Krill oil as a dog food supplement is rising in popularity just as it is getting more consumed by humans. There are many reasons for taking krill oil, and we are going to cover them later. However it is essential to understand what krill oil and other fatty oils do and how they work in our body. So here is a short nutrition chemistry reference.
Omega-3 and omega-6 are two types of essential polyunsaturated fatty acids. They are called “essential” because our body cannot produce them and must obtain them from the food we eat.
Most important omega-3 acids are eicosapentaenoic acid, called EPA and docosahexaenoic or DHA. Omega-3 fatty acids are rare in today’s diets, and come mainly from oily northern fish (salmon, mackerel, sardines, bluefish, black cod etc.), walnuts, flax seeds, enriched eggs and krill. Vegetarian sources of omega-3 are only precursors, however (alpha-linolenic acid, ALA), and it has to be turned into EPA and DHA by our body (note that dogs and cats can not turn ALA into EPA and DHA, so nuts and flaxseed won’t work for them! Read more in flaxseed oil for dogs).
Omega-6 fatty acids, however, are very common in today’s diet, as they are found in seeds, nuts, beans and oils made from them. Number one source of omega-6 fatty acids are processed foods, because they all contain soybean oil. For instance, one fifth of all calories (calories, not even fatty acids!) in the USA diet are coming from soybean oil and its’ derivatives! If we’re talking about food specifically, then fast food is usually full of omega-6 fatty acids.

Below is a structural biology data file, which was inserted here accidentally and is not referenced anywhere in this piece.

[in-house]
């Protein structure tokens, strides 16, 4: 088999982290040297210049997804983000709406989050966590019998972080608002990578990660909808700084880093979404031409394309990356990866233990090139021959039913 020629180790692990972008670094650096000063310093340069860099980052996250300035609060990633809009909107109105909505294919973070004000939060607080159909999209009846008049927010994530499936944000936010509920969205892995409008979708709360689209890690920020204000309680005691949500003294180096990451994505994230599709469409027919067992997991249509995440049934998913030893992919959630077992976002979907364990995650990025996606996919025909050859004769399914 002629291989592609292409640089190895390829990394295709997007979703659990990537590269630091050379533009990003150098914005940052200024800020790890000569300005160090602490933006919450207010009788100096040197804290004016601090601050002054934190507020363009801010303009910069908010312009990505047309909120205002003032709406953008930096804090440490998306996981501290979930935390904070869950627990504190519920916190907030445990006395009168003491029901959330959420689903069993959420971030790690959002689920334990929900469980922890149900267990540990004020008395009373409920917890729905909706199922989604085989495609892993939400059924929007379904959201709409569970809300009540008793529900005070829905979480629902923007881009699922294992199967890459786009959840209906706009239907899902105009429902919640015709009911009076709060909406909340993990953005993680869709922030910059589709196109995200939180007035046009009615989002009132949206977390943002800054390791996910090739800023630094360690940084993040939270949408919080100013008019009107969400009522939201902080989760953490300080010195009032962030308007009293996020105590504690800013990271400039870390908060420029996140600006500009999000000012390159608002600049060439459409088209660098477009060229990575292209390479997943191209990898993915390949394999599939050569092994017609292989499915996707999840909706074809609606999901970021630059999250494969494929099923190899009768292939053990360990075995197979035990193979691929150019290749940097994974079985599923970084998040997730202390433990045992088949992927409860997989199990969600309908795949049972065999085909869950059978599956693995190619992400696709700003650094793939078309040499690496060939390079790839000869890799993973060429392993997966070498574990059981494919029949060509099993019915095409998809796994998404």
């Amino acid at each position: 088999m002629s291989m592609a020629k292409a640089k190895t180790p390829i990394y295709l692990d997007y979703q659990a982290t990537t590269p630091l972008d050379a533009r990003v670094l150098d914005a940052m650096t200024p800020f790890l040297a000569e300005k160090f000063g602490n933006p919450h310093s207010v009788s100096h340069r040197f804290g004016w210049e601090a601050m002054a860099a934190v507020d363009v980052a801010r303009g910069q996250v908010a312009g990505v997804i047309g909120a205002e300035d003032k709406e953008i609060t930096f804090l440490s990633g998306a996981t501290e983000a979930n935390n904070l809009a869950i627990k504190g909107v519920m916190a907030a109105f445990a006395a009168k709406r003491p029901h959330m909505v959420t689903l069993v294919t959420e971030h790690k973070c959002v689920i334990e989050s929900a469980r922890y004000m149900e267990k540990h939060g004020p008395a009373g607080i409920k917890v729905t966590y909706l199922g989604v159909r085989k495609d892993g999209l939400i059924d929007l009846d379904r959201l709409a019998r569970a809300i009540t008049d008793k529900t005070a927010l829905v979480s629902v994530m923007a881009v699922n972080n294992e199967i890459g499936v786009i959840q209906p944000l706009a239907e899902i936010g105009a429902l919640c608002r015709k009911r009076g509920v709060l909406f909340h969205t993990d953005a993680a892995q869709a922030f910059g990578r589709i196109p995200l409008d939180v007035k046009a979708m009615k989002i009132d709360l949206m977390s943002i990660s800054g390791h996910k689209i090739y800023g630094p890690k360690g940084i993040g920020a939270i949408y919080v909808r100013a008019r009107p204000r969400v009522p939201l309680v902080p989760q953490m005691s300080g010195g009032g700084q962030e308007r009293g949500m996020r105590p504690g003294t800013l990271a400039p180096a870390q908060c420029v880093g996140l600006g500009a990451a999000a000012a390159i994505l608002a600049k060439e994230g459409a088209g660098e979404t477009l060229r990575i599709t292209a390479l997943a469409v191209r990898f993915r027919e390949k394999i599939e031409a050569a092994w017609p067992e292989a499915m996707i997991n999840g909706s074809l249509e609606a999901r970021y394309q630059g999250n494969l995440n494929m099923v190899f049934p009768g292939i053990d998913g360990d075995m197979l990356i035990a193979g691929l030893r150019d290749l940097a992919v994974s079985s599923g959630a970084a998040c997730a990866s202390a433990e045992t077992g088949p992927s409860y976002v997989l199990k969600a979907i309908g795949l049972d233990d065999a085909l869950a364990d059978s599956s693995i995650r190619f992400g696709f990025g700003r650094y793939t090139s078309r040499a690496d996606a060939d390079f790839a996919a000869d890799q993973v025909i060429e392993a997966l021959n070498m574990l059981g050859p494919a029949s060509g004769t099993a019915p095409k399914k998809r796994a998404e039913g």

The intake of omega-3 and omega-6 fatty acids needs to be balanced for a healthy life. In the older times our diet was more balanced because there have not been so many processed foods, but nowadays omega-6 fatty acids prevail in what we eat. As a result, people (and even dogs as well) nowadays suffer from asthma, obesity, all cancer types, hyperactivity, depression, dyslexia, immune system decay, coronary heart disease and neurodegenerative diseases. That is, most diseases that can be traced down to inflammation and immune system depletion. This happens because omega-6 fatty acids increase inflammation in the body (this is normally an important and positive component of the immune system), boosts cell proliferation and blood thickening (clotting).
Omega-3, on the other hand, have an opposite effect: they reduce inflammation, work as anti-coagulants (make blood more thin), serve as components of cell growth and cell membrane thickeners, control the immune function.
Normally we should intake equal amounts of omega-3 and omega-6 foods, but today’s diet and mass nutrition does not allow that. As a result we rely on omega-3 supplements more and more in order to be healthy. We take fish oil, krill oil, flaxseed oil in pills and capsules.
What about dogs? They do suffer from fatty acids disbalance-related diseases as well. This site is going to give you information on the use of krill oil as a dog food supplement.